Sunshine Studio Atelier: Week Three

Getting our hands dirty and learning about growing food in urban spaces.

 Getting our hands dirty and learning about growing food in urban spaces.

Growing food in urban spaces, the end of the carbonaceous era, and a youth perspective of Sunshine were all on the Agenda for week three of the VEIL Sunshine Studio Atelier.

Kate Archdeacon began the day by introducing the students to the growing movement of urban food production and its importance, using her own garden and projects as well as case studies from around the world as examples. Kate invited the students to get their hands dirty planting pea seeds in used coffee cups with potting mix and some used coffee grounds from the café in the food court as fertiliser.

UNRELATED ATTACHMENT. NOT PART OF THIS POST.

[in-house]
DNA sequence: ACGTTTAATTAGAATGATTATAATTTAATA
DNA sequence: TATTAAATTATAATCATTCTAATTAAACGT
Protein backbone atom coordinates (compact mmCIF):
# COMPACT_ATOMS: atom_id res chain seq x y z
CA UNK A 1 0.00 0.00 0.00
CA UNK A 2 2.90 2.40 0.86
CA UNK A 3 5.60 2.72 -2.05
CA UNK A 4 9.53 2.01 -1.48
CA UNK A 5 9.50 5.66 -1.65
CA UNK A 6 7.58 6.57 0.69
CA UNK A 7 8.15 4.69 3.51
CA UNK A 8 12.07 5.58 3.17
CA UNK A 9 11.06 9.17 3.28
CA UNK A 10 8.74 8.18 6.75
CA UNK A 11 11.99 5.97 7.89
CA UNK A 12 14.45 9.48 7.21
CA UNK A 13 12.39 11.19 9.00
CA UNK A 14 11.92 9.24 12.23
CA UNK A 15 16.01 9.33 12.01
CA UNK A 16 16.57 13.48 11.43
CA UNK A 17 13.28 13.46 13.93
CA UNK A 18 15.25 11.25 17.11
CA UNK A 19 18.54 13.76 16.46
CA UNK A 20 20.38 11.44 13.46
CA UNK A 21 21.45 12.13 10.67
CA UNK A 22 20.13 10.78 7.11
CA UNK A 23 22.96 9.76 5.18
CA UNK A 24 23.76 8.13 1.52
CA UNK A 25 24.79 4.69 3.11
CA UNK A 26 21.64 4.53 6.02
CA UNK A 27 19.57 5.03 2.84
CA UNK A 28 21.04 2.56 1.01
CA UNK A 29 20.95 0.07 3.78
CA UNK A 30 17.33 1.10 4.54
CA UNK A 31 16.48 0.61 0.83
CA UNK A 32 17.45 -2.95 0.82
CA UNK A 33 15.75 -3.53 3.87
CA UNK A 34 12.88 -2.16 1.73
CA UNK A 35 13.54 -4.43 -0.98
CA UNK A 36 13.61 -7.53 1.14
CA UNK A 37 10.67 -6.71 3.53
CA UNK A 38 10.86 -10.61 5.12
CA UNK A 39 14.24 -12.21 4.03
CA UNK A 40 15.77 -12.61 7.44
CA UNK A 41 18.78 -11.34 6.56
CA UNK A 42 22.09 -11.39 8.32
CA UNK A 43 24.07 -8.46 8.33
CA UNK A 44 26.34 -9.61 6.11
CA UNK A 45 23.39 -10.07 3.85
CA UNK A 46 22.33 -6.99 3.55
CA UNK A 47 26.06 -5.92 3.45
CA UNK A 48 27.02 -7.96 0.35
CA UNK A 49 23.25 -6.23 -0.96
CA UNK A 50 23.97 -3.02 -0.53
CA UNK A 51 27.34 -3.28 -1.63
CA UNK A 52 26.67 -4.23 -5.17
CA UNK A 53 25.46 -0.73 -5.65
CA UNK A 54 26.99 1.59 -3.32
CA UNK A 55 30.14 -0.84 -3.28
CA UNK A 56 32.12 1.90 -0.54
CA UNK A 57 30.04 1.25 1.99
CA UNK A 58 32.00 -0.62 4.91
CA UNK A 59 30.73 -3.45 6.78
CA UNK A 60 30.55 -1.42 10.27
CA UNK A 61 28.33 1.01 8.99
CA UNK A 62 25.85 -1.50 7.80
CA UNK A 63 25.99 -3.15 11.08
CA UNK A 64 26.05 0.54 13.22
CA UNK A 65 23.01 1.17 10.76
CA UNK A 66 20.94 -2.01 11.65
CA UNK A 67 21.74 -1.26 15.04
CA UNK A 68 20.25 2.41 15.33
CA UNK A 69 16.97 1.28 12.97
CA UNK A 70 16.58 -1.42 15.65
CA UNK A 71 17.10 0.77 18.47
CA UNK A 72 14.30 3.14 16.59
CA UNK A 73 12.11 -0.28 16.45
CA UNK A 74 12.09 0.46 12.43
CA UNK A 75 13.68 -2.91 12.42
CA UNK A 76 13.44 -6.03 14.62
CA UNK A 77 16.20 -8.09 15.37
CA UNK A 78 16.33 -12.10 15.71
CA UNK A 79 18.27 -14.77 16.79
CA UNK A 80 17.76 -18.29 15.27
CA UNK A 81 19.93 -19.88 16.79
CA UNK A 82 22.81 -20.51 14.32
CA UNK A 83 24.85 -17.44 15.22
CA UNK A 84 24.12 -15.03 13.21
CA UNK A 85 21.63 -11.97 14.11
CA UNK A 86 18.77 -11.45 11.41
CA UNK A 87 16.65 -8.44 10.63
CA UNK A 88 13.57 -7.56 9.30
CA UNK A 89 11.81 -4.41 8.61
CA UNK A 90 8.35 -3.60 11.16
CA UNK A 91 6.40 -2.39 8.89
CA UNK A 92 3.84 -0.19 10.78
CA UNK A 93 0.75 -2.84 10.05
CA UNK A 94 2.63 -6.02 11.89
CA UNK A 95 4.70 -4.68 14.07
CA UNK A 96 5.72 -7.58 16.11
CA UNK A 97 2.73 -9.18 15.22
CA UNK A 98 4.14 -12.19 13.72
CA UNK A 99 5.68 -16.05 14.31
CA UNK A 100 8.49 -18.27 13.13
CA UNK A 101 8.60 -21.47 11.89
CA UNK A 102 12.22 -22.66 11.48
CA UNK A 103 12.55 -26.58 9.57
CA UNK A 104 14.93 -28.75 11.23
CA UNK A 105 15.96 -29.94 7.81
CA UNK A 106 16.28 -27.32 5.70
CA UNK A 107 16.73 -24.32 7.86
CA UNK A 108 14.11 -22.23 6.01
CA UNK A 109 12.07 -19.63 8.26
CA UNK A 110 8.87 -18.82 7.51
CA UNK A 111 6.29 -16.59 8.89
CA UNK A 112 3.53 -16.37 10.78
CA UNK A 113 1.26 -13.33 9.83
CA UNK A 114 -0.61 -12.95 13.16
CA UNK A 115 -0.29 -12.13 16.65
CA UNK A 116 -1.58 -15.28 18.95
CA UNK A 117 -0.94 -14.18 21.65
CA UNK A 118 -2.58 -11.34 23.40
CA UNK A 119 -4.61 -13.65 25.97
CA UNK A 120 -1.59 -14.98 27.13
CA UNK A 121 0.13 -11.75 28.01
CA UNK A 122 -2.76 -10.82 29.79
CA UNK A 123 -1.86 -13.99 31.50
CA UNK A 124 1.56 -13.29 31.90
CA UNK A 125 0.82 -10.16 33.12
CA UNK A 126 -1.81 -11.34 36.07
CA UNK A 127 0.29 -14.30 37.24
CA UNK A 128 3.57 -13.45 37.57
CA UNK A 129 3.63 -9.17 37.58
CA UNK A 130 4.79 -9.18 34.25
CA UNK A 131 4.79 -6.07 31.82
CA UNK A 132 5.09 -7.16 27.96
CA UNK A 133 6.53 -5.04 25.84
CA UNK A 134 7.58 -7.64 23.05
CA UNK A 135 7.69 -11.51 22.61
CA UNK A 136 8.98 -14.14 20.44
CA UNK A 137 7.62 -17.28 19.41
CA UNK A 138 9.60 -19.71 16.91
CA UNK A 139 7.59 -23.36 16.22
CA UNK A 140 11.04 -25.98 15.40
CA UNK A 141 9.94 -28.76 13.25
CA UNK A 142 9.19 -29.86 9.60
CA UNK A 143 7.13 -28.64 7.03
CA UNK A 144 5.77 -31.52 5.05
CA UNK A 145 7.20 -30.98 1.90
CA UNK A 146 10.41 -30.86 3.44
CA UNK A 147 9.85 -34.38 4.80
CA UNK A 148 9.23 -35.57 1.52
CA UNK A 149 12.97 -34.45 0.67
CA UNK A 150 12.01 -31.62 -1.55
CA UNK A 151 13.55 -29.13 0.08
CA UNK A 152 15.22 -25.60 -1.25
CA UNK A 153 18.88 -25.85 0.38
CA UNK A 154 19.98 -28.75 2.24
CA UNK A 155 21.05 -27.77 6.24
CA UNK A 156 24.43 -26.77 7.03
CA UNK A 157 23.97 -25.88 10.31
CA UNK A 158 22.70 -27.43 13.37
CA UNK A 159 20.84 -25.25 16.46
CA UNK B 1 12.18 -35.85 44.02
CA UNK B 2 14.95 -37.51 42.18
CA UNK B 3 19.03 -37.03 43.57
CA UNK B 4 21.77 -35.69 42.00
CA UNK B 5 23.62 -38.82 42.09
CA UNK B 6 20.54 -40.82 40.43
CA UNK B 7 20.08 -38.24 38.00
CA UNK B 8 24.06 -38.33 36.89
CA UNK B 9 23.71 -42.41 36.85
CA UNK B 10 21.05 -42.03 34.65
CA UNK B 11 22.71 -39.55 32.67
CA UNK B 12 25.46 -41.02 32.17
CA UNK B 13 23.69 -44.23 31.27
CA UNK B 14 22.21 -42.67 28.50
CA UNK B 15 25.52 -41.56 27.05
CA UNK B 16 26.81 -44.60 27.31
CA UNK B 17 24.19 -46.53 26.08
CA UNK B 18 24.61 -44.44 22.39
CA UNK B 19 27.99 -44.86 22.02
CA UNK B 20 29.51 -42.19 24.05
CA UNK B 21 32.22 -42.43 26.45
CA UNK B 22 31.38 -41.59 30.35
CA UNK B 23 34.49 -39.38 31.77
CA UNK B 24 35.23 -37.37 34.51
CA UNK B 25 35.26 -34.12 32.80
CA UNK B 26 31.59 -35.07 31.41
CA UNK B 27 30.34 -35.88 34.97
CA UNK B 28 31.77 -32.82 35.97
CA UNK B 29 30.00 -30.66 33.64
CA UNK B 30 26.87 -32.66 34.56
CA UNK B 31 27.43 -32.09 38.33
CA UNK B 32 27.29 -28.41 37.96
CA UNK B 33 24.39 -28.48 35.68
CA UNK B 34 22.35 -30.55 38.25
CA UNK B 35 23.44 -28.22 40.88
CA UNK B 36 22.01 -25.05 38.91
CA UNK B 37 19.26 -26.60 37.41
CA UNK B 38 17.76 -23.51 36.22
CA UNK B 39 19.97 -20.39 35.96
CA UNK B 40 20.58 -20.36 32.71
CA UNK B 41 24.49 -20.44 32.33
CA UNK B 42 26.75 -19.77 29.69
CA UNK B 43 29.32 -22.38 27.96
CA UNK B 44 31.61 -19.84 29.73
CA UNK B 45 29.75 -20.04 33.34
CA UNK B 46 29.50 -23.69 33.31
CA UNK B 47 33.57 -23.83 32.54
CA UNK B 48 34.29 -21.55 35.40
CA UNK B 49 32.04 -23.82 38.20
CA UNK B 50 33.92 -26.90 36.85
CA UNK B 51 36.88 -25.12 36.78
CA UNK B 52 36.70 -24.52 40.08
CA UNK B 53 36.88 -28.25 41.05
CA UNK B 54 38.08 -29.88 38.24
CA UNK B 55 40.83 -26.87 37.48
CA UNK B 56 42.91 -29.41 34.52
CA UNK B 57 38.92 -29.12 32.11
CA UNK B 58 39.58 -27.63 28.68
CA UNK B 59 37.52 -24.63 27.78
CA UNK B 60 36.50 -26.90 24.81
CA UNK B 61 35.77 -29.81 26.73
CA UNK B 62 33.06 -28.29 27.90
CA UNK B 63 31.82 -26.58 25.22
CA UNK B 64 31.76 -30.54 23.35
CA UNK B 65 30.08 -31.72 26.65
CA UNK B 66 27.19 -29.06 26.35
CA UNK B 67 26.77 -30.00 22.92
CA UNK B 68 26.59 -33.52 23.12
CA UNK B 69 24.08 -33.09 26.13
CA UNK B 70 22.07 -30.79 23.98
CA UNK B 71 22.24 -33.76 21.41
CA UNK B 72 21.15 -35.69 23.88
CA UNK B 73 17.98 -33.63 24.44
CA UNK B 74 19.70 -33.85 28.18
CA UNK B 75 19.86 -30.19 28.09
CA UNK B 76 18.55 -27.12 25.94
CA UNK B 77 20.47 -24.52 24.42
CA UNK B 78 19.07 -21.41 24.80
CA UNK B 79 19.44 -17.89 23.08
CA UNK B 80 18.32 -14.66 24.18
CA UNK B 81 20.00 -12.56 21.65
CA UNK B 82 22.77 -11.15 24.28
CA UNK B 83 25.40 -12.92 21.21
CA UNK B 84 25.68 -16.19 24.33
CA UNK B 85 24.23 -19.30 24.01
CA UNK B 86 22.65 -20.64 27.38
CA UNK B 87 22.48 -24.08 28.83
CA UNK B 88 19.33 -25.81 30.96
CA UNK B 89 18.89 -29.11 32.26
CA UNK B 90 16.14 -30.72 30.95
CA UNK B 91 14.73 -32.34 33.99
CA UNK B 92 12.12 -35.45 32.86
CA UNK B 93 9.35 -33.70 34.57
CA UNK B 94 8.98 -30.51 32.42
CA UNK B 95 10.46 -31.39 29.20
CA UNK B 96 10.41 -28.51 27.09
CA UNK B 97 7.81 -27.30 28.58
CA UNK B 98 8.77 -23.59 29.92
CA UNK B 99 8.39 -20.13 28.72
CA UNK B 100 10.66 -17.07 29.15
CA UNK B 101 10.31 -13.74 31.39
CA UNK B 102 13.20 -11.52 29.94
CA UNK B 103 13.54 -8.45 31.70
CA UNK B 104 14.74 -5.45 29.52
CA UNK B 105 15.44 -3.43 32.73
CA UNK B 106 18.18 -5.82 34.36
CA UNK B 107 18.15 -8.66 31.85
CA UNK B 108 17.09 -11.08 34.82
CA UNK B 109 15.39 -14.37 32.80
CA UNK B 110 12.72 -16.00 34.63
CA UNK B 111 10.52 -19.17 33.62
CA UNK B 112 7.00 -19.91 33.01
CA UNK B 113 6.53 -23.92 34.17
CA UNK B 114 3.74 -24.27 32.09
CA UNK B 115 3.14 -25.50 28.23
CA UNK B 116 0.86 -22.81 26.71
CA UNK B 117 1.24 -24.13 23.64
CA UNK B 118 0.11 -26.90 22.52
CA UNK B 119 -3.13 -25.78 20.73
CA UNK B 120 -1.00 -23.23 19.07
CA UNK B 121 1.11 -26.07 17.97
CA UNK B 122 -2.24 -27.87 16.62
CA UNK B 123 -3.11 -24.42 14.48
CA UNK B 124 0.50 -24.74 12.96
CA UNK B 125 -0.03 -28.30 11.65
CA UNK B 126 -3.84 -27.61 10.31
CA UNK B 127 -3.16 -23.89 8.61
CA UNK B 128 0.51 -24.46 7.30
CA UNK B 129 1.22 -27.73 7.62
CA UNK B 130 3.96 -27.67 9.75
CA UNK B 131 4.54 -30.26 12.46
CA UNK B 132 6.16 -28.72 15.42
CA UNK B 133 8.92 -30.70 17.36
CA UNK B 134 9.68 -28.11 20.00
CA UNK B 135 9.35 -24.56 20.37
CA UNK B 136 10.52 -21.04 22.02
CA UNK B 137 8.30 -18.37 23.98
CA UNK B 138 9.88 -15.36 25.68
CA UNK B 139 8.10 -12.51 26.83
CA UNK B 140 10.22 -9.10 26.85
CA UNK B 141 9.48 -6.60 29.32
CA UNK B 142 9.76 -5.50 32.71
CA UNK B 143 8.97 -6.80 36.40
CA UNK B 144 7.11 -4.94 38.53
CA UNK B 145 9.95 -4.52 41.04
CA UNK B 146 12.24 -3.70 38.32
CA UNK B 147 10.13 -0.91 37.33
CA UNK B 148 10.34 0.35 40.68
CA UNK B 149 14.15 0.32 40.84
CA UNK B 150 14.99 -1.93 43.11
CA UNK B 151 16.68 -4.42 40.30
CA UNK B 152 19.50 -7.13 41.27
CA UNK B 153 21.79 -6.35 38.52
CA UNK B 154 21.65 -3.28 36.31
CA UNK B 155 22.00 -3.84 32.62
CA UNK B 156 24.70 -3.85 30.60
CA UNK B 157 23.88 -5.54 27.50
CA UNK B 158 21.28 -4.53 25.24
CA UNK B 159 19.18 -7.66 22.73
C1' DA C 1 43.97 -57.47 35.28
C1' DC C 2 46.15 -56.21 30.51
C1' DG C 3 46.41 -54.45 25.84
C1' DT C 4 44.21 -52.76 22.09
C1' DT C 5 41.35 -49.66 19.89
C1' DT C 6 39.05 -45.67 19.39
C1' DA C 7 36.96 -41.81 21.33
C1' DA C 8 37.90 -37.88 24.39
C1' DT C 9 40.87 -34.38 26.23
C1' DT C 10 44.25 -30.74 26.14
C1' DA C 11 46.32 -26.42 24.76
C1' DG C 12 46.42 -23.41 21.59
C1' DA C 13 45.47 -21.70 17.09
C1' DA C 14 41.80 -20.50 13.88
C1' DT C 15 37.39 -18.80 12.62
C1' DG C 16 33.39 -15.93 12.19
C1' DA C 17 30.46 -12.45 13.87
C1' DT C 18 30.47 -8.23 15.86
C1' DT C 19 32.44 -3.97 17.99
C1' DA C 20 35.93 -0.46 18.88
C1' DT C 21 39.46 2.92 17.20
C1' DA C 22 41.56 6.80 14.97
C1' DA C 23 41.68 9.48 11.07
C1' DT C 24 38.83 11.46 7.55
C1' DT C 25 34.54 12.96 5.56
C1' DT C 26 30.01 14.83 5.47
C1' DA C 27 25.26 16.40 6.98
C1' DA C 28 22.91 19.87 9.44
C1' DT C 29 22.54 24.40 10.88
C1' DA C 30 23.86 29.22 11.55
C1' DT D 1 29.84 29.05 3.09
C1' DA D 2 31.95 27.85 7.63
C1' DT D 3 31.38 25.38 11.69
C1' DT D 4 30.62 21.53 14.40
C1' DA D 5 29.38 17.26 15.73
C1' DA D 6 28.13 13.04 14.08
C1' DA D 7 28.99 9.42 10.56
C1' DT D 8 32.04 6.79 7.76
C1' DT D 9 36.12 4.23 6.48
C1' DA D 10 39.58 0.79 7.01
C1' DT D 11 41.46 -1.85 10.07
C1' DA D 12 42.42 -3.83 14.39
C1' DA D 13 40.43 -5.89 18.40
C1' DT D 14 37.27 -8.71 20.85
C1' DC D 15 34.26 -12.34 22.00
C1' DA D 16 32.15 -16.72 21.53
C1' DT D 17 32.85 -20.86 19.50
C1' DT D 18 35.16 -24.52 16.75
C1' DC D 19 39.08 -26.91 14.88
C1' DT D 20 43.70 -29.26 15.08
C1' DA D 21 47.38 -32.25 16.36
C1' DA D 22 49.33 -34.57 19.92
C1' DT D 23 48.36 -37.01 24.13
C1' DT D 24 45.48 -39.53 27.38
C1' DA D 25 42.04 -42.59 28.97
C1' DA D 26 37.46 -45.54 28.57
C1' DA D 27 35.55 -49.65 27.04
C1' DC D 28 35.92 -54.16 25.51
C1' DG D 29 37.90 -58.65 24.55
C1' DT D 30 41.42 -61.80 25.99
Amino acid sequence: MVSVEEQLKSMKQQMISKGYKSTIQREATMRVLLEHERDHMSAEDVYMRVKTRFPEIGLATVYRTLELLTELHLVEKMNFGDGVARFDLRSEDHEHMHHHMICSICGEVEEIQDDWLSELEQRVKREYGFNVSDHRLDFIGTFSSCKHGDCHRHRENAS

Glenn Cook and Marlise Harris from Brimbank Youth Services joined us to speak about the issues faced by young people in Sunshine, along with the opportunities available to local youth. It was particularly interesting to hear about perceived issues of safety and gangs around the station precinct, compared to the realities as experienced by Glenn, Marlise, members of their team and young people in Sunshine.

Next in the day’s big line up was Prof. Chris Ryan, director of VEIL who spoke about VEIL and Eco-Acupuncture, giving the students a greater understanding of why we do the work we do and how we go about it. Chris emphasised the critical need for change following the end of the carbonaceous era, and the importance of building adaptive, resilient communities and systems of living.

We also heard the final presentations from the student research groups on energy, food, water and transport. With some of the research now on display in the studio, the students will move on to concentrating more heavily on their individual projects.